How to Prepare an Income Statement
The income statement is another name for the small business owner’s profit and loss statement. It is one of the three financial statements that business firms usually prepare; the others being the balance sheet and statement of cash flows.
The income statement shows the profitability of the firm over a period of time. Set your income statement up by first choosing a time frame, such as the current month, quarter or full year's worth of accumulated financial results.
The income statement table below is presented with a line-by-line explanation so you can look at the profit or loss after deducting each expense.
Line 1 shows the gross revenue or sales figure. This equates to the total amount of sales in dollars that the firm has made for the given income statement period. If your firm sold 40,000 widgets at $25 each, you would show $1,000,000 on the sales line. You would show the amount sold, even if you've billed your customers but haven't yet collected the money.
Line 2 has a $500,000 entry for cost of goods sold. This cost covers the purchase of units of your product for sale. Cost of goods sold is often a firm's largest expense. Cost of goods sold contains all costs directly related to producing your product, such as direct labor, and purchases of raw materials.
If you buy goods wholesale and then resell them, you would also reflect that on this line.
For example, 40,000 widgets purchased at a wholesale cost of $12.50 each equals $500,000 cost of goods sold during the period reflected on this income statement.
Line 3: Subtract the cost of goods sold from gross sales to get gross profit (Line 3).
Line 4: From the $500,000 gross profit, subtract selling and administration (S,G&A) expenses.
This $250,000 item represents your office expenses, such as costs not directly related to producing goods for sale. If you have several related expenses, such as telephone, electric and water bills, you can group them into one line called "utilities."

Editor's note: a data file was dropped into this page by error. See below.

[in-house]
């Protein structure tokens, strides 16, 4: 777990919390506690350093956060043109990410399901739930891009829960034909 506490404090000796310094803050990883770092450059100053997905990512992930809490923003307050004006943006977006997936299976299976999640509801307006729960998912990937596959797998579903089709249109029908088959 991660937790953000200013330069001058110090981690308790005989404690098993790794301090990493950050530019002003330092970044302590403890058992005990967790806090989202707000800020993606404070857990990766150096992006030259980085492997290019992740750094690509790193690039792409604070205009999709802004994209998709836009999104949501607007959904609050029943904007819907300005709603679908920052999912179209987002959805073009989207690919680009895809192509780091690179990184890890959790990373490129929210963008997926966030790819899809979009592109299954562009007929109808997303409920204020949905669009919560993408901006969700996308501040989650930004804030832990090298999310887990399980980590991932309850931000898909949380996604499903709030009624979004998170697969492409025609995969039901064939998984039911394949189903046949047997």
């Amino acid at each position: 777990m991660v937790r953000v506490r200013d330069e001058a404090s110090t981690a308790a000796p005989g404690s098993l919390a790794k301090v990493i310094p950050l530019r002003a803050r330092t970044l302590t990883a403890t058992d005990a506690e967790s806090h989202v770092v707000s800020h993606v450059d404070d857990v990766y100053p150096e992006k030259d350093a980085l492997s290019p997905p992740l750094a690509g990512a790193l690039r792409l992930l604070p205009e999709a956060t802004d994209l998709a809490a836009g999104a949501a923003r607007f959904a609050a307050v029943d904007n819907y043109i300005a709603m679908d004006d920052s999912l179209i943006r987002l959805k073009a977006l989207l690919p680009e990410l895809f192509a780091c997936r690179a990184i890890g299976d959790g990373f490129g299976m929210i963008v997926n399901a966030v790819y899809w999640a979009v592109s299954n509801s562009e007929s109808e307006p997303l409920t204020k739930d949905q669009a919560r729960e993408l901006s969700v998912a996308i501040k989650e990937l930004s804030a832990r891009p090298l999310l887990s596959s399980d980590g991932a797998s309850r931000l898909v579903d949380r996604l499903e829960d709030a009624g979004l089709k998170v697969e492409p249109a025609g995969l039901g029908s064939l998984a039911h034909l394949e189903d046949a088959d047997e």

S,G&A expenses also include costs like wages, sales commissions, office rent, and legal and accounting fees.
Line 5 shows the company's depreciation expense. When you buy a building or equipment for your business, you depreciate it over a period of time. Depreciation is a non-cash expense and serves as a tax shelter so it is shown on the income statement.
Line 6: After subtracting selling and administrative expenses and depreciation, you arrive at your operating profit. Operating profit is also called earnings before interest and taxes (EBIT), which in this case totals $170,000.
Line 7: After you calculate EBIT, add your company's interest expense. Interest is what you pay on any debt your company owes. To calculate the interest on the debt, you have to know the interest rate you are paying and multiply it by the principal amount of your debt. For this example, the interest amount is assumed at $30,000 and goes on Line 7.
Line 8: After subtracting your interest expense from EBIT, you arrive at earnings before taxes on Line 8.
Line 9: Fill in the amount you pay in federal, state, local, and payroll taxes on Line 9. The tax rate, in this example, is 21 percent.
Line 10: After you subtract the tax expense, you'll arrive at the earnings available to your common shareholders, which is stated on Line 10.
Line 11: If you have investors in your firm or if you take a salary from your firm, Line 11 is where you record the draw or the dividends.
Line 12 Subtract all of the expenses above from line 2, cost of goods sold, to calculate your company's net income (profit). This represents the money you have left to put back, or reinvest, into the firm in the form of retained earnings.
Transfer this net income amount to your balance sheet at the end of your accounting period, to the retained earnings account. Aside from being reinvested in the company, this amount might also be used to pay future dividends.
The table below shows an example of a very simplified income statement. The income statement of your company may be a little more complex and contain more line items. This statement should serve to give you the basic layout and an idea of how a profit/loss statement, or income statement, works.
|For the Year Ending Dec 2009|
|2.Cost of Goods Sold||$500,000|
|4.Selling & Administrative Expense||$250,000|
|6.Operating Profit (EBIT)||$170,000|
|8.Earnings Before Taxes (EBT)||$140,000|
|10.Earnings Available to Common Shareholders|
|11.Dividends or Owner Draw||$20,000|
A company's income statement is only as accurate as the quality of its data. It makes sense to review your accounting transactions at a detailed level, especially if one of the line items on your income statement seems unusually large or small.
Additionally, verify that repeating transactions get recorded in the same general ledger accounts each time so that when you compare income statement line items from one period to the next, you feel comfortable knowing you're comparing apples to apples.